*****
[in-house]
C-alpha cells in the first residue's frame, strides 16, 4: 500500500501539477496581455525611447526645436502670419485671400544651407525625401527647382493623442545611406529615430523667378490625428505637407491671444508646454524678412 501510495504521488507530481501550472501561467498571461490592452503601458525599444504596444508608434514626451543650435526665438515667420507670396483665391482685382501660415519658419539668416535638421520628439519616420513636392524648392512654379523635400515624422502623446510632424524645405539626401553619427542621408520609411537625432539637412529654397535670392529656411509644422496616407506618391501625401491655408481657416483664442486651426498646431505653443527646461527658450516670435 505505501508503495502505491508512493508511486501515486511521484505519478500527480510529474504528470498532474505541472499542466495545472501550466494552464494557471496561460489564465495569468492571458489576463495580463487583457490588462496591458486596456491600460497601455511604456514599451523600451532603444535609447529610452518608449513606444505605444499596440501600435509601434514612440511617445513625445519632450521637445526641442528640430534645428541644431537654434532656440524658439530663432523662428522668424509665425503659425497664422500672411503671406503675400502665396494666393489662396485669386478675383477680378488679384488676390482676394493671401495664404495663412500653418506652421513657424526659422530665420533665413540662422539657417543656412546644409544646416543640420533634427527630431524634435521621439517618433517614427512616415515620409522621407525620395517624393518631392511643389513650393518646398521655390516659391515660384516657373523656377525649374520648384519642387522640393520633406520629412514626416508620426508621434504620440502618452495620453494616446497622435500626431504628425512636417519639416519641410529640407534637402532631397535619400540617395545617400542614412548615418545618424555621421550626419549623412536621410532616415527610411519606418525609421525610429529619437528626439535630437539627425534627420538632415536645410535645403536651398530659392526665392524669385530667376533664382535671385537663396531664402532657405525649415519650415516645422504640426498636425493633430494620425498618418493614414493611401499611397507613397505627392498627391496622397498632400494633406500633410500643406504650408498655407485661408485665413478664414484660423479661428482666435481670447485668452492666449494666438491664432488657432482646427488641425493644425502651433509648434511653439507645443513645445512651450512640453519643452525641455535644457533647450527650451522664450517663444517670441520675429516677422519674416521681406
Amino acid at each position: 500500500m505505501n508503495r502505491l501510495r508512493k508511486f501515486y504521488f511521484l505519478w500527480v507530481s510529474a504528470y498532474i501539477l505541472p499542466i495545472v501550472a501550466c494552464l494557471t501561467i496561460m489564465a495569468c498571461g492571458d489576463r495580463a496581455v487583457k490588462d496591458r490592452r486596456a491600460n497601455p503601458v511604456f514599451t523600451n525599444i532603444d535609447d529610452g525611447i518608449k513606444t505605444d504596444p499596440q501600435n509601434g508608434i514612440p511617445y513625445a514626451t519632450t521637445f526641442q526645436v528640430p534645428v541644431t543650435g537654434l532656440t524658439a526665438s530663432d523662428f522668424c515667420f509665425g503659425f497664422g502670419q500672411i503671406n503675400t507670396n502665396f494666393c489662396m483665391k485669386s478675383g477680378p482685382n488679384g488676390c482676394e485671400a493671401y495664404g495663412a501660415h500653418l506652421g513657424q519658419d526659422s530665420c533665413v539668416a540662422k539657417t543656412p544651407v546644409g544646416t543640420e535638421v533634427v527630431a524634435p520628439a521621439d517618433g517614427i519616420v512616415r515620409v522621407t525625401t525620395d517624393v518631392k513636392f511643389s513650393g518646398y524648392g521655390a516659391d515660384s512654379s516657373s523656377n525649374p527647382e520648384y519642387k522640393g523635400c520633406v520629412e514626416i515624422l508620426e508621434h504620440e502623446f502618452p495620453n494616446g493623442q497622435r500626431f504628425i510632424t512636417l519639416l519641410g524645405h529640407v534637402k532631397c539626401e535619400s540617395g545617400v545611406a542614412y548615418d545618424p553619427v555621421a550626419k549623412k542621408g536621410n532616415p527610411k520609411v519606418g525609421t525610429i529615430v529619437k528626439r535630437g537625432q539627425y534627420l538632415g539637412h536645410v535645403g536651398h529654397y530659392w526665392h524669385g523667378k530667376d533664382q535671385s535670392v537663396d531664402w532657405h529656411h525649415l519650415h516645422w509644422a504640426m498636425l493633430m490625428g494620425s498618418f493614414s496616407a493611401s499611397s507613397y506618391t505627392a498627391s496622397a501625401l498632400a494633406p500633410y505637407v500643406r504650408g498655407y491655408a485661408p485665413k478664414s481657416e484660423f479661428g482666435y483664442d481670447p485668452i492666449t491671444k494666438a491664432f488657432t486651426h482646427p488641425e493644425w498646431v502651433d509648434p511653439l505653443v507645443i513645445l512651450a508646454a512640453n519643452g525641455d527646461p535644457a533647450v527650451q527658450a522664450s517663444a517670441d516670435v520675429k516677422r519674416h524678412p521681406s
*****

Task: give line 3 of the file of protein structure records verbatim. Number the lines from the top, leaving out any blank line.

Amino acid at each position: 500500500m505505501n508503495r502505491l501510495r508512493k508511486f501515486y504521488f511521484l505519478w500527480v507530481s510529474a504528470y498532474i501539477l505541472p499542466i495545472v501550472a501550466c494552464l494557471t501561467i496561460m489564465a495569468c498571461g492571458d489576463r495580463a496581455v487583457k490588462d496591458r490592452r486596456a491600460n497601455p503601458v511604456f514599451t523600451n525599444i532603444d535609447d529610452g525611447i518608449k513606444t505605444d504596444p499596440q501600435n509601434g508608434i514612440p511617445y513625445a514626451t519632450t521637445f526641442q526645436v528640430p534645428v541644431t543650435g537654434l532656440t524658439a526665438s530663432d523662428f522668424c515667420f509665425g503659425f497664422g502670419q500672411i503671406n503675400t507670396n502665396f494666393c489662396m483665391k485669386s478675383g477680378p482685382n488679384g488676390c482676394e485671400a493671401y495664404g495663412a501660415h500653418l506652421g513657424q519658419d526659422s530665420c533665413v539668416a540662422k539657417t543656412p544651407v546644409g544646416t543640420e535638421v533634427v527630431a524634435p520628439a521621439d517618433g517614427i519616420v512616415r515620409v522621407t525625401t525620395d517624393v518631392k513636392f511643389s513650393g518646398y524648392g521655390a516659391d515660384s512654379s516657373s523656377n525649374p527647382e520648384y519642387k522640393g523635400c520633406v520629412e514626416i515624422l508620426e508621434h504620440e502623446f502618452p495620453n494616446g493623442q497622435r500626431f504628425i510632424t512636417l519639416l519641410g524645405h529640407v534637402k532631397c539626401e535619400s540617395g545617400v545611406a542614412y548615418d545618424p553619427v555621421a550626419k549623412k542621408g536621410n532616415p527610411k520609411v519606418g525609421t525610429i529615430v529619437k528626439r535630437g537625432q539627425y534627420l538632415g539637412h536645410v535645403g536651398h529654397y530659392w526665392h524669385g523667378k530667376d533664382q535671385s535670392v537663396d531664402w532657405h529656411h525649415l519650415h516645422w509644422a504640426m498636425l493633430m490625428g494620425s498618418f493614414s496616407a493611401s499611397s507613397y506618391t505627392a498627391s496622397a501625401l498632400a494633406p500633410y505637407v500643406r504650408g498655407y491655408a485661408p485665413k478664414s481657416e484660423f479661428g482666435y483664442d481670447p485668452i492666449t491671444k494666438a491664432f488657432t486651426h482646427p488641425e493644425w498646431v502651433d509648434p511653439l505653443v507645443i513645445l512651450a508646454a512640453n519643452g525641455d527646461p535644457a533647450v527650451q527658450a522664450s517663444a517670441d516670435v520675429k516677422r519674416h524678412p521681406s